As Ahn’s profile is raised in the public eye, there will be much talk about how she isn’t trained as a traditional car designer, and how as a woman, she’s in a small esteemed group of female lead designers. And perhaps, because she didn’t grow up dreaming of designing cars, she is distinct. But what she does share with other car designers, many of whom have also worked in product design studios, is that she is determined to solve problems through design strategy. And by landing at Google as it makes strides in the automotive arena, she is presented with a unique opportunity as the Mountain View company reveals its vision for the future. (Ahn is now leading Google’s autonomous design of the Chrysler Pacifica.)

Ahn was born and raised in Seoul, South Korea. She began painting as a kid and settled on her aspirations to become a designer when she was a teenager. She studied industrial design at Hong-Ik University and earned a master’s degree in design methods and strategies from the Illinois Institute of Technology. She worked for Motorola and LG Electronics before Google. She joined the self-driving design team in 2012 and was given the lead role in 2013. "As a product designer, I had a lot of advantages," she says. "Senior [car] designers know so much that they cannot get outside of the box easily. Since I did not know much about how car design works, we focused on maximum visibility, technology, safety, and what the user’s needs were while we were designing."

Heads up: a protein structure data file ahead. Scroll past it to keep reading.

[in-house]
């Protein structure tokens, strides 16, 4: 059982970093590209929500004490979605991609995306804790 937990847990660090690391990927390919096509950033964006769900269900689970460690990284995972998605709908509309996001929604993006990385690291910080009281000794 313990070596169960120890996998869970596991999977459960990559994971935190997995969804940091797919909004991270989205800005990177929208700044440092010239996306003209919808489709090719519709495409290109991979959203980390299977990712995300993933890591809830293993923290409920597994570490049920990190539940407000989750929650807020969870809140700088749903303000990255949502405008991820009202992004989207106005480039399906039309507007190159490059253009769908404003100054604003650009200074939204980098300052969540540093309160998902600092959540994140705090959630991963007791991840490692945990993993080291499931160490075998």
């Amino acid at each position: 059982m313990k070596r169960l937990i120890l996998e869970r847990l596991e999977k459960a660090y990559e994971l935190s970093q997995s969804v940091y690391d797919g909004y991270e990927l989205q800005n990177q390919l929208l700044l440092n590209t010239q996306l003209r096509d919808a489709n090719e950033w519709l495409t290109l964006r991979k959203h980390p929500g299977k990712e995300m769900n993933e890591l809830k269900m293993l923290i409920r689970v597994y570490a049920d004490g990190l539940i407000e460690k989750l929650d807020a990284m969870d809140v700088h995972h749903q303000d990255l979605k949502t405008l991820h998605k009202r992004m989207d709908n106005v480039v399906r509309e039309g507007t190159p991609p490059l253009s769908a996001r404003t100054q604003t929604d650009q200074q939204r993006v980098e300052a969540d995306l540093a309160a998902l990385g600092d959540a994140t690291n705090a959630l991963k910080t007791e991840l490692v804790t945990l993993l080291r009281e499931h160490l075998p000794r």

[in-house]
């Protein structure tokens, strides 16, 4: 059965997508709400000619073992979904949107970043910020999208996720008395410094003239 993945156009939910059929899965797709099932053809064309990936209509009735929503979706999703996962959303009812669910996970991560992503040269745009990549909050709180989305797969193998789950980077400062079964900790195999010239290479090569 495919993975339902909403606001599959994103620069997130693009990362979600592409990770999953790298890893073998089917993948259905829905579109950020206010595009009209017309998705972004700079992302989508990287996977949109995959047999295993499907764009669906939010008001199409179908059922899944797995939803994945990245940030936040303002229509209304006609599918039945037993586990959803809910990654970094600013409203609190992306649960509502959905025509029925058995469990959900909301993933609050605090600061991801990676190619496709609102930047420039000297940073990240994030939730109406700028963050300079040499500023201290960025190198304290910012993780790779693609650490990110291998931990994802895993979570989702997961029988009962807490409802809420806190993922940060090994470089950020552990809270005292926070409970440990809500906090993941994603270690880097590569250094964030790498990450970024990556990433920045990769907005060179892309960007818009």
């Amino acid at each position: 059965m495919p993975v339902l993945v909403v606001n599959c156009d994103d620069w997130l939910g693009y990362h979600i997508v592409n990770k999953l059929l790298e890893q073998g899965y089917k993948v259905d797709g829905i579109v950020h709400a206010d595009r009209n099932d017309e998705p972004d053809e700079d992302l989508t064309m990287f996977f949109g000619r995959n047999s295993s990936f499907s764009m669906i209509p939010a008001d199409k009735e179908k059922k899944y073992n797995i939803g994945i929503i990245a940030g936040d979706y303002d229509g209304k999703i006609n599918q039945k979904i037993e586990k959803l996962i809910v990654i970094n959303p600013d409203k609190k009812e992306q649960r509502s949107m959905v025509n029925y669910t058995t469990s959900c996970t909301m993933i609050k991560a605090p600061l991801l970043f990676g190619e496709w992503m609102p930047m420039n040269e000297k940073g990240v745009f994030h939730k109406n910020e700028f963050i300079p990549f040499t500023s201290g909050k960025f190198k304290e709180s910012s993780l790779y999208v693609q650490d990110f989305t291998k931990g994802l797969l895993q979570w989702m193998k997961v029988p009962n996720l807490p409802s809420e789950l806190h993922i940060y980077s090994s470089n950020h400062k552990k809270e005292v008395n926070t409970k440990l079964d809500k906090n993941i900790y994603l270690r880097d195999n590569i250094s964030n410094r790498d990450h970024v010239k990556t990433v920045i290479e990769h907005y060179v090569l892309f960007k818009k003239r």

Like the typical designer, she has an eye

She’s certainly not interested in mimicking any preconceived standards about what makes a car cool, which is likely why Google chose her to the lead the program, to avoid falling into any well-worn patterns. But her background in mobile product is becoming more common in car company design studios, such as BMW, Fiat Chrysler, and Ford, which are actively recruiting from other industries. The makeup of her team shares much in common with the traditional car outfit. She works with industrial designers, CAD modelers, prototypers, and color and material designers.

Like the typical designer, she has an eye. She says her personal style is minimalist, but she is adamant that her taste doesn’t define her process. "I try not to focus on my personal aesthetics. Personally I like simple design and I don’t like frills or unnecessary details," she says. When I ask her about how her artistry is reflected in her process, she pauses, and instead spoke to her larger mission. "After designing products for years, I realized that designers need to think fundamentally about what will actually change people’s lives."